My metal companion spoke, breaking hours of silently trudging through this snowy hellscape.
“The birds have gone, Miss,” said Carson-5, its voice box crackling. Icicles shivered with the echo. The machine came to a stop with a hiss of hydraulics. Steam rose from puddles of slush pooled around its oval-shaped feet. Dull and grey, Carson-5 measured ten feet to the top of its cube head, which was little more than a speaker and pair of antennae. Broad shoulders supported long arms that ended in modular stumps equipped via a backpack cargo pod. The torso narrowed sharply before flaring into wide hips and a pair of segmented legs. Carson-5 was a standard scout and exploration unit, built to withstand any environment and keep its human masters alive. It wasn’t one of the kill-and-detain Yeager-7s most bounty hunters pal around with, but I got a great deal during my last trip to Earth—this particular Carson-5 had failed two previous owners.
“What birds?” I asked, looking back at Carson-5 through the fog of my own breath. All I had kept track of for the past five hours was the crunch of my own feet plunging through snow. Crunch. Crunch. Crunch. My eyes had been glued to the distant mountain, not growing larger with each stride. Miles ahead, at the base of the mountain, was a ranger’s station. Significantly fewer miles behind, the wreckage of my ship, after an orbital collision with a fugitive’s escape pod. Rock. Hard, burning place.
“This planet is home to over 3,000 species of birds, at least fifteen of which inhabit this area,” the machine explained. “I have observed regular calls from many different birds since we arrived. They have been silent for five minutes.”
I stared at Carson-5. It stared into the foliage. Cold seeped into my thermal underwear.
“This is bullshit,” I said, resuming my hike and half-hoping a frozen branch might fall and put me out of my misery. My ship—home—gone. If Kadiis O’Len’s escape pod went down, too, they might never recover any evidence that could be turned in for a reward. If it didn’t, the trail would be cold long before we got off planet. The whole situation made for a frustrating day. “We need a campsite. The finding of which is your job, by the way. Were you bird-watching when Pete Jansen was swarmed by hyperwasps on Terek Prime?”
“Observance of local wildlife is in direct support of my primary function.”
“So that’s a yes.”
“There was a very colorful specimen of Olisp bat I was trying to show Mr. Jansen.”
We marched for a few more minutes, but the silence started to get to me, too. I heard the wind, the creaking of snow-laden branches, the buzz of Carson-5’s servos, the rustling of the blankets I’d wrapped around myself. I came to a halt and peered about.
“So, what preys on the birds here?” I asked.
“There are no natural predators in this area,” Carson-5 answered. “Not since the extinction of the sabretoothed lynx a century ago. The ranger’s station ahead monitors and controls bird populations without–”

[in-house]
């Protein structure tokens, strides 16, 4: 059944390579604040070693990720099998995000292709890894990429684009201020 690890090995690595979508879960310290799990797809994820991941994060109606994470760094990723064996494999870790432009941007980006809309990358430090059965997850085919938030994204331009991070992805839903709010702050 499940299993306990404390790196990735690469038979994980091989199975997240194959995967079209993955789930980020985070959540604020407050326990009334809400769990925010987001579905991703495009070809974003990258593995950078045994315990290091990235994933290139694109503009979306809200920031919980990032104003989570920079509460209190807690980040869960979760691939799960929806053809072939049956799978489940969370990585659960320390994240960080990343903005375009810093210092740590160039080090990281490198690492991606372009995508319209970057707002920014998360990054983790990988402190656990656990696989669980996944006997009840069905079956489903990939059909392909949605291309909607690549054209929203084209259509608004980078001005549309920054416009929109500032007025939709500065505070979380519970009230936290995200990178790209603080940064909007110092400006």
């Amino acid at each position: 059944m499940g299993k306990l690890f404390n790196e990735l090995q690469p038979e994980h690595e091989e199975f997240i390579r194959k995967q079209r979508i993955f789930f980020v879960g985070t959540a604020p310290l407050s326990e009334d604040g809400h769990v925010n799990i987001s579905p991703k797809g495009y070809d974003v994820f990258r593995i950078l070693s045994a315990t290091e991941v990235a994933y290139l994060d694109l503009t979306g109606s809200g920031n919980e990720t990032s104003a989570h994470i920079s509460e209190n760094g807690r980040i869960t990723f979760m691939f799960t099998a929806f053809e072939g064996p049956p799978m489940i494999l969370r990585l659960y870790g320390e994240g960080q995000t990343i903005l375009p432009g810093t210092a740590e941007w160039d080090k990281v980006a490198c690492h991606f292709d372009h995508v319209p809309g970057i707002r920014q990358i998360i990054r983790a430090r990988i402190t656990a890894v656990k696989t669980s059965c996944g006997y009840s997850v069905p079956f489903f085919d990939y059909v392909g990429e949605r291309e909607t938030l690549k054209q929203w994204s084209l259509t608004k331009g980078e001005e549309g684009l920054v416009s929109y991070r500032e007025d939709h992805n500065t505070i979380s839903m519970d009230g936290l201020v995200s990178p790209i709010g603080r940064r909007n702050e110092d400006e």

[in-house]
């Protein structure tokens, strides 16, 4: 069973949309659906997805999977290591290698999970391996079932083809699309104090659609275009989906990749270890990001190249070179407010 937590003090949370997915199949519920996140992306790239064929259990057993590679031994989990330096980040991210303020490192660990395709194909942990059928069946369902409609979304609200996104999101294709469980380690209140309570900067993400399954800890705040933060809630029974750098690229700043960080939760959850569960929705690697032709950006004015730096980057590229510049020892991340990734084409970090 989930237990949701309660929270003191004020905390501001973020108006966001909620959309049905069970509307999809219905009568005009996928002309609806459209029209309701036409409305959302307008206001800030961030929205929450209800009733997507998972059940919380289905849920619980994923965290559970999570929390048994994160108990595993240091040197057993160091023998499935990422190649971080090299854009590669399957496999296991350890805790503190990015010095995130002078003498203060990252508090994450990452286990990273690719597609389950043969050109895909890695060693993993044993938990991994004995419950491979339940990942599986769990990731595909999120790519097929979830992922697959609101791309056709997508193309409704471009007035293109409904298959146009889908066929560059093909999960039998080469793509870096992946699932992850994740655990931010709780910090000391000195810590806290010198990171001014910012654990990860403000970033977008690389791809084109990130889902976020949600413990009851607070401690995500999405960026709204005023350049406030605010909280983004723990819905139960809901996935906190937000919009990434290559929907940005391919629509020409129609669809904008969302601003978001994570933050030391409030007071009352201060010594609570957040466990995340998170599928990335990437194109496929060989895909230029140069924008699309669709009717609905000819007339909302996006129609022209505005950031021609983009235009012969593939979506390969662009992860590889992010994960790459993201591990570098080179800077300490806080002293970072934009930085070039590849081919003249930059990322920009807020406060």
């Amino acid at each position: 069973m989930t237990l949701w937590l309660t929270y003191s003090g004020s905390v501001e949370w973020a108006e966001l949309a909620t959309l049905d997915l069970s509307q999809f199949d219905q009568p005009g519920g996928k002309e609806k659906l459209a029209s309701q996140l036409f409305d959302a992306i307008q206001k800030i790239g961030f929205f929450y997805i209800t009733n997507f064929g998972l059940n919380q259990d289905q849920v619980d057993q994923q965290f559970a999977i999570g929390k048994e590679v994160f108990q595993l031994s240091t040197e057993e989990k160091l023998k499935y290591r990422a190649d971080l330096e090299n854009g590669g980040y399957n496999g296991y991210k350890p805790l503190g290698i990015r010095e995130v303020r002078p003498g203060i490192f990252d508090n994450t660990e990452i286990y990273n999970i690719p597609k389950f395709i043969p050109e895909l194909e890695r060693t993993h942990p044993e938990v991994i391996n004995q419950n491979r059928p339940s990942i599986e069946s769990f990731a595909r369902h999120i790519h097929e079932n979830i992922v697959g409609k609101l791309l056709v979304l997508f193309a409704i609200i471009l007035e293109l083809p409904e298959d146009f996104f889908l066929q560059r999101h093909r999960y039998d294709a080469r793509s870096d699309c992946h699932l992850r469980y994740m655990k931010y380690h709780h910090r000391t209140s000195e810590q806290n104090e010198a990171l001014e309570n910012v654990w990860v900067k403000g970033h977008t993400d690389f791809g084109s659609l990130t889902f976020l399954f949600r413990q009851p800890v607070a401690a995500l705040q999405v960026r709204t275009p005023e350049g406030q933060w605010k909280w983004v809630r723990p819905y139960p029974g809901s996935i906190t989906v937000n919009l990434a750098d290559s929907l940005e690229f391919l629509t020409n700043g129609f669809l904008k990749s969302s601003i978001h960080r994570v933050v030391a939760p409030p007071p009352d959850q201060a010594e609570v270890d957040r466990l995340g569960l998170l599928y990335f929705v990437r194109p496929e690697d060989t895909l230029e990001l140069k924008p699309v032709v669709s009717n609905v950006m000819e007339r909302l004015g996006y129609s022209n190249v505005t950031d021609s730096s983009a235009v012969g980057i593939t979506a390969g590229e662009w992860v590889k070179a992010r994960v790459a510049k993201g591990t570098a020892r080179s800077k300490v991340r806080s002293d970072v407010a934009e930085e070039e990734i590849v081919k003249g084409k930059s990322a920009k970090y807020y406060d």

“Fascinating,” I interrupted. I eased a hand beneath my coat to grip the pistol at my belt. “I don’t suppose you’re scanning for any largish heat signatures?”
Carson-5 paused, antennae swiveling. A long whir as the robot leaned close, though its inability to control the volume of its voice made Carson-5’s feigned whisper laughable. “There is a humanoid-sized being at close range.”
The snow not five feet to my left erupted. My attacker—a six-foot, 200-pound hairball—led with paws and two-inch claws fully extended. I caught a glimpse of the breastplate, emblazoned with the curved daggers of the Silvestris Piracy, over his black-brown fur. Kadiis. Then he was on me, claws sinking into my shoulders.
I collapsed under the big cat, thankful at least that thick layers of coat and blanket mostly protected me from his claws. I sacrificed my left forearm to his canines and struggled to get my pistol free, but it was a useless effort. His teeth pierced my arm, and I grunted to stifle a scream. His back claws scrambled to find purchase on my torso. In moments, my intestines would decorate the snow drifts. Where was that damned robot? Did Kadiis have compatriots keeping it busy?
I gave up on the gun and twisted my arm and hips, kicking out with my knees to hurl the Silvestris free. He twisted in mid-air and landed on all fours, already crouching for another pounce. I didn’t bother trying to get to my feet. I met his golden eyes for an instant, and we both knew one of us wouldn’t be walking away from this. He leapt. I drew and put three shots up the breastplate and into his neck. O’Len fell dead inches from my face.
I lurched to my feet, pistol at the ready for the rest of the cat’s posse. Carson-5 stood where it had, arms just now withdrawing from the cargo pod, equipped with a hammer and three-fingered hand that would have been extraordinarily useful ten seconds ago. Carson-5 raised its shoulders in a simulacrum of a shrug.
“Nice,” I said. “That’s great. Fantastic job, partner!” I pointed to the cat’s corpse with my slightly less bloody arm. “You know who this is? This is Kadiis O’Len!”
“From the most–”
“From the most wanted list,” I parroted its voice, “yes! He almost eviscerated me!”
“I could not decide between hammer and plasma chainsaw.”
I sighed. “There will never be a time when the answer to that question isn’t chainsaw.”
Carson-5’s antennae twitched. “I am detecting the return of local fauna.”
“Maybe you’re not totally useless.” I holstered my weapon. “Pick that up. We’ll need it for the reward.”